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April 20, 2018  |  Friday words #117, 2018-04-20  |  2951 hit(s)

In case you missed it: Thursday was the 90th birthday of the Oxford English Dictionary (OED). Ben Zimmer reports:

My term for this week is brand new, for a change. It isn’t a very practical one, but I was pretty amused by it: Silurian Hypothesis. Suppose that humans are not the first industrial civilization that arose on earth. If there had been another florescence of civilization, say, 60 million years ago, how would we know? After all, the big cities of the Maya all but disappeared after just a few centuries, and we have only the faintest traces of pre-Biblical habitations in the Middle East. 60 million years ago is geologic time; entire mountain chains have come and gone in that time.

This was the gist of an interesting thought-experiment by a couple of scientists that resulted in the paper “The Silurian Hypothesis: Would it be possible to detect an industrial civilization in the geological record?” Since such a civilization could not have been human (we’ve only been around 300,000 years), it would have to be some other species. Thus the Silurian Hypothesis: maybe they were lizard-people. Silurian comes from the TV show “Dr. Who.” In that show, Silurians are (per Wikipedia) “depicted as prehistoric and scientifically advanced sentient humanoids who predate the dawn of man.”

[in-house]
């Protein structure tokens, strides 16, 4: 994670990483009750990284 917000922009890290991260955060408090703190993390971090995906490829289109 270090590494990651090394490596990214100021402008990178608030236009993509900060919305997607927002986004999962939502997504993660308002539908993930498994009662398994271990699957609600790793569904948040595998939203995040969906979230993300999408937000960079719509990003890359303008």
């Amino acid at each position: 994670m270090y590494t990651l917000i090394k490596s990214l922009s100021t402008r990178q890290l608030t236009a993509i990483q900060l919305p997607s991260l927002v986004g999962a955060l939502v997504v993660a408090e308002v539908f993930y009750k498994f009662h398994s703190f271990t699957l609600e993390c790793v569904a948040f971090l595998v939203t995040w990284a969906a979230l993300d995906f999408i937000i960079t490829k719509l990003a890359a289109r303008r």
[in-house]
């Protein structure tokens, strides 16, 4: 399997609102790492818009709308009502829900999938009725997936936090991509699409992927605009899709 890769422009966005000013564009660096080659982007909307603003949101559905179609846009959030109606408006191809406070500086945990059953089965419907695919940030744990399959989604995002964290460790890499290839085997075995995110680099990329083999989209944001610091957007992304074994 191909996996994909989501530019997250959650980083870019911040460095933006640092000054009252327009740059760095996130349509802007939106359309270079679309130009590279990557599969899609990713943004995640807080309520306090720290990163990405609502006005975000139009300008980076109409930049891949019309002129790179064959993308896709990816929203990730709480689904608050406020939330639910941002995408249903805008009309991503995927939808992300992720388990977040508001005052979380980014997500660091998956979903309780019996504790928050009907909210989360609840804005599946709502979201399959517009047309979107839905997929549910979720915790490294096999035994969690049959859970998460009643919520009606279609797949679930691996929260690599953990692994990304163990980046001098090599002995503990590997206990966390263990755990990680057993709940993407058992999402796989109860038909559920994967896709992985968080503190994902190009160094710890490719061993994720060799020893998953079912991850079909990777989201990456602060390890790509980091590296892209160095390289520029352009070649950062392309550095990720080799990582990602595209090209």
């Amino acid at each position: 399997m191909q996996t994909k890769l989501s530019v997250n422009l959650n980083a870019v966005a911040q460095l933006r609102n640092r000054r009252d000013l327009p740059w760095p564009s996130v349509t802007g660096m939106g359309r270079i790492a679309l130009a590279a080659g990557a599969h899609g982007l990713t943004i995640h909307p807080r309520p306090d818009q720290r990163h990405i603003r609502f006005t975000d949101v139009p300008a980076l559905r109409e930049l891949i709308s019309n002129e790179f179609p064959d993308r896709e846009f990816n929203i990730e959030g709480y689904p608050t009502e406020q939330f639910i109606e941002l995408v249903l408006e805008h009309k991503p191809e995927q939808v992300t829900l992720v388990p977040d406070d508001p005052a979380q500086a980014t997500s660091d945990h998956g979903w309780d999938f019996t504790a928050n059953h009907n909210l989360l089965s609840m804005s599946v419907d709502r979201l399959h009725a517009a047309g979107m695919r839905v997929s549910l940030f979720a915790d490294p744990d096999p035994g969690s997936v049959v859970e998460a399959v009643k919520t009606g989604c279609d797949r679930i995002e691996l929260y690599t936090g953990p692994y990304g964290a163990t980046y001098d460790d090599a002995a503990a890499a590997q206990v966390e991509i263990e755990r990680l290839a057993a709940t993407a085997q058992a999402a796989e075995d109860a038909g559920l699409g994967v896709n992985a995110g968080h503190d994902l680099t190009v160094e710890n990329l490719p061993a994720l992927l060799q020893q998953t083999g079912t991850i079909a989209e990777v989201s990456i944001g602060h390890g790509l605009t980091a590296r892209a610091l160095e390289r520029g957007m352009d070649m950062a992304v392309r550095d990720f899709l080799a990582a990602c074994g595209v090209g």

To be clear, the scientists don’t think any of this actually happened. The thought experiment was about our own civilization, how we might be affecting the planet, and what sorts of traces we’re leaving. You can read about this all over the place this week; I first read about it in an article in The Atlantic. Although it seems like a long shot, I hope that Silurian Hypothesis becomes something that shows up in textbooks 20 years from now.

Speaking of traces, how about some word origins. Not long ago I again heard the expression “box his ears,” which made me wonder where box came from. In this sense, box means a blow with the hand; obviously, the word boxing (as in the sport) is essentially the same term.

Rather unsatisfactorily, it seems no one knows for sure. There are somewhat similar words in other Germanic languages: beuk (Dutch), bask (Danish), bochen (Middle High German). The experts at OED apparently don’t find these similarities compelling enough to posit a direct connection. They speculate. Maybe it was onomatopoeia; maybe it was “school slang” based on a Greek word; maybe it’s some play on box, as in container. Wherever it came from, it was established in English by the 1300s. Boxing as a verb goes back at least to the 1500s. That will have to do, alas.

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